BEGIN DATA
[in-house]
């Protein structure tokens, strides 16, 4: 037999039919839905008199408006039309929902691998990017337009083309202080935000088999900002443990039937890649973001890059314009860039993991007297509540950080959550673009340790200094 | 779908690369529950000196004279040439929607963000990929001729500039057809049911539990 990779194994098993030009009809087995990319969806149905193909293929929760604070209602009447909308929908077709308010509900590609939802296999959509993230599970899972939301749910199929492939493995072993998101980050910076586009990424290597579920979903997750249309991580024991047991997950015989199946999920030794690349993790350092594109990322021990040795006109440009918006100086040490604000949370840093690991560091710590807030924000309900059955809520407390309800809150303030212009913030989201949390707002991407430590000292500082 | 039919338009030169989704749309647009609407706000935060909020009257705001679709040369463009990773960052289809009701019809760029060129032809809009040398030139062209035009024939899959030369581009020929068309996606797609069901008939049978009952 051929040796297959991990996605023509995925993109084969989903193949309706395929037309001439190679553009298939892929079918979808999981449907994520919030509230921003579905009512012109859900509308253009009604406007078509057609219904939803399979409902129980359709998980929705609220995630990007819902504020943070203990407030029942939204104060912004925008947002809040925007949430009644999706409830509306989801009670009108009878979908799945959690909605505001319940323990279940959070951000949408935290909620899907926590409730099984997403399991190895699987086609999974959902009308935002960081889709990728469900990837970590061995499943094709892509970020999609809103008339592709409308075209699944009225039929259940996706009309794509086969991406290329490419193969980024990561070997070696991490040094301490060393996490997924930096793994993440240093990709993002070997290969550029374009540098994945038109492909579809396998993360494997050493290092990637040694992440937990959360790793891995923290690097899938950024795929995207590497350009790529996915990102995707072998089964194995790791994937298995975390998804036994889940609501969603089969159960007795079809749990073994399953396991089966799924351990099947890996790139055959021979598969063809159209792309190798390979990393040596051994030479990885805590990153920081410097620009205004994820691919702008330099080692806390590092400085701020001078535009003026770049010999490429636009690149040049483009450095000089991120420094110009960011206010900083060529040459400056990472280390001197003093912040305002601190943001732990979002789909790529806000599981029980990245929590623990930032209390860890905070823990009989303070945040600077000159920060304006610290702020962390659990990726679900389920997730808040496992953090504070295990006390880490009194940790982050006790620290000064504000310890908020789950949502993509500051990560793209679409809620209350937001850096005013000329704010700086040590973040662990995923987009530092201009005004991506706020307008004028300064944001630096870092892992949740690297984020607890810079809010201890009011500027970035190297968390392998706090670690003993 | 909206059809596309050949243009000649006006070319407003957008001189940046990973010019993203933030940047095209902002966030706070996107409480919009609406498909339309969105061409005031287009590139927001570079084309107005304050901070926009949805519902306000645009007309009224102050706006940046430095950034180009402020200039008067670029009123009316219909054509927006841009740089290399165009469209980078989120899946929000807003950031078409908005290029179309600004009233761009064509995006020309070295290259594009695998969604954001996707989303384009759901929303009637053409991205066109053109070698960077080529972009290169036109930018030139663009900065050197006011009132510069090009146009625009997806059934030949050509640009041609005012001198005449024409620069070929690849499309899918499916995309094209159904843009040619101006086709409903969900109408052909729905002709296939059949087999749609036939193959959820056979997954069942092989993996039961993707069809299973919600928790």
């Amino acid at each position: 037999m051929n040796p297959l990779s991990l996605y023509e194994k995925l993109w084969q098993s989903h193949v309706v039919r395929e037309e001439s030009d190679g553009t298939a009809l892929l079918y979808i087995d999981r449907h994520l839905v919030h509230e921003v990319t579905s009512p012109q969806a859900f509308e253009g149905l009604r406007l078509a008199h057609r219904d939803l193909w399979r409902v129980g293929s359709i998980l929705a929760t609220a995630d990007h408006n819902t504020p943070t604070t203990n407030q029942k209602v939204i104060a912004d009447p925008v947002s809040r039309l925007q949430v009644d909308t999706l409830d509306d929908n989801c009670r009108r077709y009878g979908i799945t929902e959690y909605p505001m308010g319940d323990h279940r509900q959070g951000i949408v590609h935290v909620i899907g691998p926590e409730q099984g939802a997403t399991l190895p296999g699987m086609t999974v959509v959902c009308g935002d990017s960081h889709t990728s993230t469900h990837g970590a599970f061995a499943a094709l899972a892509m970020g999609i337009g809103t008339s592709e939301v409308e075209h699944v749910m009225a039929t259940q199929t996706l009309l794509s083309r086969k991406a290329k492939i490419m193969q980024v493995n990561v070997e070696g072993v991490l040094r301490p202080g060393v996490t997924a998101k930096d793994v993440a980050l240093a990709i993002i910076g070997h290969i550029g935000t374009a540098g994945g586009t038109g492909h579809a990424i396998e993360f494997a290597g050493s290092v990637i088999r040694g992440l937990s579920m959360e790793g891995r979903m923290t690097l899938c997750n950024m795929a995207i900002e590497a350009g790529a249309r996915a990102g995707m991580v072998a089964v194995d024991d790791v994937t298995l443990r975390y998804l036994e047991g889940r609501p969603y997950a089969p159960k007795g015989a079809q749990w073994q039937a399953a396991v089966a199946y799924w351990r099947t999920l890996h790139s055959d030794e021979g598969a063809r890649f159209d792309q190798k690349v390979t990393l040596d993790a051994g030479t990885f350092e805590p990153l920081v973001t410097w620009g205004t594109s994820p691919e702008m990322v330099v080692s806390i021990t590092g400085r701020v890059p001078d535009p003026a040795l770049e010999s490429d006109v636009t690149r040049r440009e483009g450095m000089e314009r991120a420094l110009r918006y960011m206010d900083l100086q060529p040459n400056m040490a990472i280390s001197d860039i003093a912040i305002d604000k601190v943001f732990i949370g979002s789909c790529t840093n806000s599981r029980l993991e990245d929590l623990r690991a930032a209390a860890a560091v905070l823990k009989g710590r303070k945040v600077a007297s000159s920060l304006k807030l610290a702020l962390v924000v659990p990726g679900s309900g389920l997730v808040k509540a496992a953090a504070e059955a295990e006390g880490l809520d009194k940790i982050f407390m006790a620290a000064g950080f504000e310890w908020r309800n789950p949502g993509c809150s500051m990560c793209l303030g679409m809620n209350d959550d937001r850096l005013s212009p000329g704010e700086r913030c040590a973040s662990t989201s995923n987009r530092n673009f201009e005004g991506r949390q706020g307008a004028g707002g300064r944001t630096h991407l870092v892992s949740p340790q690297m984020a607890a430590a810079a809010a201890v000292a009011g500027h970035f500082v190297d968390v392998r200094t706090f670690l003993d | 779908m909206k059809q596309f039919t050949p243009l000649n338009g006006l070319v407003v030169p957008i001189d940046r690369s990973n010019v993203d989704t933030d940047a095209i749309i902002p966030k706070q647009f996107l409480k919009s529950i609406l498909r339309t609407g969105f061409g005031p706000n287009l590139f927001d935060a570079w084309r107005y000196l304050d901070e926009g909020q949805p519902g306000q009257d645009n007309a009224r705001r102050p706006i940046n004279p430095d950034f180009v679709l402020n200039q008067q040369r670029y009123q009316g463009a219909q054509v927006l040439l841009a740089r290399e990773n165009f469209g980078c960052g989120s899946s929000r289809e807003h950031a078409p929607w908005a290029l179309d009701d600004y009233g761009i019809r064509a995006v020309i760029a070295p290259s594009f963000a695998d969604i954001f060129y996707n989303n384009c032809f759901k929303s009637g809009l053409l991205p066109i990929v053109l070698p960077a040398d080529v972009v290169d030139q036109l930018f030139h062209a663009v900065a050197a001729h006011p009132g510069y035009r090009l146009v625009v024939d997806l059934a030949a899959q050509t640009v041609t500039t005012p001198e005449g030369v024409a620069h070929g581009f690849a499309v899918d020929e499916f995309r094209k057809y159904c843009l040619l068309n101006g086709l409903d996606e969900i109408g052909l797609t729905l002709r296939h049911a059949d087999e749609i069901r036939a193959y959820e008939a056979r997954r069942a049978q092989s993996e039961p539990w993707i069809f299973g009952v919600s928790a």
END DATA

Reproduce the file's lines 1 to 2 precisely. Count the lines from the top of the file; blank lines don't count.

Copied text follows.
[in-house]
């Protein structure tokens, strides 16, 4: 037999039919839905008199408006039309929902691998990017337009083309202080935000088999900002443990039937890649973001890059314009860039993991007297509540950080959550673009340790200094 | 779908690369529950000196004279040439929607963000990929001729500039057809049911539990 990779194994098993030009009809087995990319969806149905193909293929929760604070209602009447909308929908077709308010509900590609939802296999959509993230599970899972939301749910199929492939493995072993998101980050910076586009990424290597579920979903997750249309991580024991047991997950015989199946999920030794690349993790350092594109990322021990040795006109440009918006100086040490604000949370840093690991560091710590807030924000309900059955809520407390309800809150303030212009913030989201949390707002991407430590000292500082 | 039919338009030169989704749309647009609407706000935060909020009257705001679709040369463009990773960052289809009701019809760029060129032809809009040398030139062209035009024939899959030369581009020929068309996606797609069901008939049978009952 051929040796297959991990996605023509995925993109084969989903193949309706395929037309001439190679553009298939892929079918979808999981449907994520919030509230921003579905009512012109859900509308253009009604406007078509057609219904939803399979409902129980359709998980929705609220995630990007819902504020943070203990407030029942939204104060912004925008947002809040925007949430009644999706409830509306989801009670009108009878979908799945959690909605505001319940323990279940959070951000949408935290909620899907926590409730099984997403399991190895699987086609999974959902009308935002960081889709990728469900990837970590061995499943094709892509970020999609809103008339592709409308075209699944009225039929259940996706009309794509086969991406290329490419193969980024990561070997070696991490040094301490060393996490997924930096793994993440240093990709993002070997290969550029374009540098994945038109492909579809396998993360494997050493290092990637040694992440937990959360790793891995923290690097899938950024795929995207590497350009790529996915990102995707072998089964194995790791994937298995975390998804036994889940609501969603089969159960007795079809749990073994399953396991089966799924351990099947890996790139055959021979598969063809159209792309190798390979990393040596051994030479990885805590990153920081410097620009205004994820691919702008330099080692806390590092400085701020001078535009003026770049010999490429636009690149040049483009450095000089991120420094110009960011206010900083060529040459400056990472280390001197003093912040305002601190943001732990979002789909790529806000599981029980990245929590623990930032209390860890905070823990009989303070945040600077000159920060304006610290702020962390659990990726679900389920997730808040496992953090504070295990006390880490009194940790982050006790620290000064504000310890908020789950949502993509500051990560793209679409809620209350937001850096005013000329704010700086040590973040662990995923987009530092201009005004991506706020307008004028300064944001630096870092892992949740690297984020607890810079809010201890009011500027970035190297968390392998706090670690003993 | 909206059809596309050949243009000649006006070319407003957008001189940046990973010019993203933030940047095209902002966030706070996107409480919009609406498909339309969105061409005031287009590139927001570079084309107005304050901070926009949805519902306000645009007309009224102050706006940046430095950034180009402020200039008067670029009123009316219909054509927006841009740089290399165009469209980078989120899946929000807003950031078409908005290029179309600004009233761009064509995006020309070295290259594009695998969604954001996707989303384009759901929303009637053409991205066109053109070698960077080529972009290169036109930018030139663009900065050197006011009132510069090009146009625009997806059934030949050509640009041609005012001198005449024409620069070929690849499309899918499916995309094209159904843009040619101006086709409903969900109408052909729905002709296939059949087999749609036939193959959820056979997954069942092989993996039961993707069809299973919600928790």